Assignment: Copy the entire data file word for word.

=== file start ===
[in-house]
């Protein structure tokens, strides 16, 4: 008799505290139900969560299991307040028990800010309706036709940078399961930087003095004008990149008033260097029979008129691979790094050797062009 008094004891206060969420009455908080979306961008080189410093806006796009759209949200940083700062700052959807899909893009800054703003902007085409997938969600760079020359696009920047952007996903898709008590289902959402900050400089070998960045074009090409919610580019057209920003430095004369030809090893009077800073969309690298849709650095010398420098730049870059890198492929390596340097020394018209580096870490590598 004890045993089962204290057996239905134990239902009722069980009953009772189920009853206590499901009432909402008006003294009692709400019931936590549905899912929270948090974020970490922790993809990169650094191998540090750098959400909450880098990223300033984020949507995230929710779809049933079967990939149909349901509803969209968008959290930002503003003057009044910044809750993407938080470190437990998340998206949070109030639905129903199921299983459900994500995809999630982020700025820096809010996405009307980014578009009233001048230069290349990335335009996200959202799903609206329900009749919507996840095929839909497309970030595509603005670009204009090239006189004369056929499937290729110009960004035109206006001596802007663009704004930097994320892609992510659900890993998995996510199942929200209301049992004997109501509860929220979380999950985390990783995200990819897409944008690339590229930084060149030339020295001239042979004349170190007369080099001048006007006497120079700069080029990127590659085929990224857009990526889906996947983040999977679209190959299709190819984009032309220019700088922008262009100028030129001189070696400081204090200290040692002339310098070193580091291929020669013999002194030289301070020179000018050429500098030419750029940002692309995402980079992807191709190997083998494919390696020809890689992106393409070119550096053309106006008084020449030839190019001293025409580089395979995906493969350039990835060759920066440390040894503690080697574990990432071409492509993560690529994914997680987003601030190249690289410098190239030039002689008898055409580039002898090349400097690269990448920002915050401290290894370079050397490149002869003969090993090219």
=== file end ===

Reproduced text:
[in-house]
């Protein structure tokens, strides 16, 4: 008799505290139900969560299991307040028990800010309706036709940078399961930087003095004008990149008033260097029979008129691979790094050797062009 008094004891206060969420009455908080979306961008080189410093806006796009759209949200940083700062700052959807899909893009800054703003902007085409997938969600760079020359696009920047952007996903898709008590289902959402900050400089070998960045074009090409919610580019057209920003430095004369030809090893009077800073969309690298849709650095010398420098730049870059890198492929390596340097020394018209580096870490590598 004890045993089962204290057996239905134990239902009722069980009953009772189920009853206590499901009432909402008006003294009692709400019931936590549905899912929270948090974020970490922790993809990169650094191998540090750098959400909450880098990223300033984020949507995230929710779809049933079967990939149909349901509803969209968008959290930002503003003057009044910044809750993407938080470190437990998340998206949070109030639905129903199921299983459900994500995809999630982020700025820096809010996405009307980014578009009233001048230069290349990335335009996200959202799903609206329900009749919507996840095929839909497309970030595509603005670009204009090239006189004369056929499937290729110009960004035109206006001596802007663009704004930097994320892609992510659900890993998995996510199942929200209301049992004997109501509860929220979380999950985390990783995200990819897409944008690339590229930084060149030339020295001239042979004349170190007369080099001048006007006497120079700069080029990127590659085929990224857009990526889906996947983040999977679209190959299709190819984009032309220019700088922008262009100028030129001189070696400081204090200290040692002339310098070193580091291929020669013999002194030289301070020179000018050429500098030419750029940002692309995402980079992807191709190997083998494919390696020809890689992106393409070119550096053309106006008084020449030839190019001293025409580089395979995906493969350039990835060759920066440390040894503690080697574990990432071409492509993560690529994914997680987003601030190249690289410098190239030039002689008898055409580039002898090349400097690269990448920002915050401290290894370079050397490149002869003969090993090219």